Blacksmith – Strike While the Iron’s Hot (Heaven and Hell Records)

Friday, 22nd March 2013
Rating: 8/10

Continuing the Lost Relics series of metal bands who maybe didn’t get their just credit the first time around, upstate New York traditional metal band Blacksmith have unleashed Strike While the Iron’s Hot, a 13-song CD and three show DVD packed with the entire history of this group. Beginning in 1984 in Albany, NY with guitarist David Smith and vocalist Heidi Black, they would soon be joined by bassist Michael Marino and drummer Tommy Roy. Influences come through on their five-song 1986 EP that starts the CD portion like Motorhead, The Rods and Judas Priest on “Rock Hard” and “Louder Than Hell.”

After this lineup went their separate ways, David Smith recruited three new members (including male vocalist Malcolm Lovegrove) to sign a deal with Tropical Records in 1988 and release their debut album Fire From Within in 1989. This would be my main experience with the band. Lovegrove’s voice is much stronger in the higher ranges- befitting the change in music which moved into more of a power/thrash direction. Smith’s solo technique on songs like “House” and “A Taste Of Darkness” melded the melodic NWOBHM features with the then burgeoning Yngwie shred mechanics.

The DVD is truly where you get to see all aspects of the band. Two shows with the Black lineup highlight many of their influences, as you’ll hear some covers of W.A.S.P., Motorhead, Loudness, and Diamond Head amidst their own originals from a 1986 set in their home stomping grounds of Albany, NY. The footage from the Burlington, VT show in 1987 may be a little closer in terms of the camera set up, but both highlight the dynamic presence Heidi had back in those days. She certainly fit the Betsy Bitch/Leather Leone mold more than any of the normal gothic ladies in the business these days. The third show from the Marino lineup gives you the heavier side of Blacksmith, and I really think they were primed for bigger and better things if not for the changing ‘grunge’ tides in North America for the early 1990’s.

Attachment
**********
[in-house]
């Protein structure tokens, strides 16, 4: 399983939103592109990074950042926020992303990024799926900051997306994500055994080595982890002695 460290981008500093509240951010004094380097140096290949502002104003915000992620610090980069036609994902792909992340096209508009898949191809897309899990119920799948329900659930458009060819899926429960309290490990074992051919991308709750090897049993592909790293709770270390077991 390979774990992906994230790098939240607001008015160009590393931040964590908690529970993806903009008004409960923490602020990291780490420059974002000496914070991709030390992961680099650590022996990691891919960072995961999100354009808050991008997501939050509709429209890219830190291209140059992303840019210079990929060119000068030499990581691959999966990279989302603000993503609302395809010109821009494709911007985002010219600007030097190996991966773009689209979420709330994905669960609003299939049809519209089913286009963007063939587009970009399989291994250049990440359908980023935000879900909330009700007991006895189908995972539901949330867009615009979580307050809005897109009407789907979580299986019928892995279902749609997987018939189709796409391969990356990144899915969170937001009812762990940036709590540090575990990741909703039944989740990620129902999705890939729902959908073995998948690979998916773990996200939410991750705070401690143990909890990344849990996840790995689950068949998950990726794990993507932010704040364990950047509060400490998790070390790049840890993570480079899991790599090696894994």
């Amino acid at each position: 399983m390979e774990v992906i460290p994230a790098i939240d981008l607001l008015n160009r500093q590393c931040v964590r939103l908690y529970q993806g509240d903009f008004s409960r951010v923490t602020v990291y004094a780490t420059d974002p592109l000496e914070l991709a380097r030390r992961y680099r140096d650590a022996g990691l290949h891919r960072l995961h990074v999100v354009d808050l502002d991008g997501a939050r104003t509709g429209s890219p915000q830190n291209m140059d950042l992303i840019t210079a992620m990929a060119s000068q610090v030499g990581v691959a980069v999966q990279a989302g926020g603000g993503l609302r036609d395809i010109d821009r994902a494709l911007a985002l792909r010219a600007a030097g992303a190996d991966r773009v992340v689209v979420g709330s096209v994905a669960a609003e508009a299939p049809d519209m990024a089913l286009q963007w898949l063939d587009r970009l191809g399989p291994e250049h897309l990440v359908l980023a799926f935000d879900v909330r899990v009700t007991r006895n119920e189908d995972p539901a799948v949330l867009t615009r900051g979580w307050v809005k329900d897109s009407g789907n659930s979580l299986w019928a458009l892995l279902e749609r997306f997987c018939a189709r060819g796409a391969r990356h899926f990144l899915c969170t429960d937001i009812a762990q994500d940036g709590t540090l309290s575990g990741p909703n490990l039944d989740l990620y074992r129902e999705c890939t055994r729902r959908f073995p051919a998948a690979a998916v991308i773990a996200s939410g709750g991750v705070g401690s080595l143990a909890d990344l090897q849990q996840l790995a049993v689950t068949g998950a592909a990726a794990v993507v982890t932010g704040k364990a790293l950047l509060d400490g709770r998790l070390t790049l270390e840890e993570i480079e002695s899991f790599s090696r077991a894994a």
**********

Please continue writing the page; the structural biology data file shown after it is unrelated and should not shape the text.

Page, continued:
Ardent metal collectors will pick up on this, as I’m sure the European and Far Eastern countries live for Blacksmith. If you miss the days of true traditional metal where the hooks, melodies and songwriting just goes for the jugular without any long winded excess, Strike While The Iron’s Hot would be a good addition to satiate those desires.

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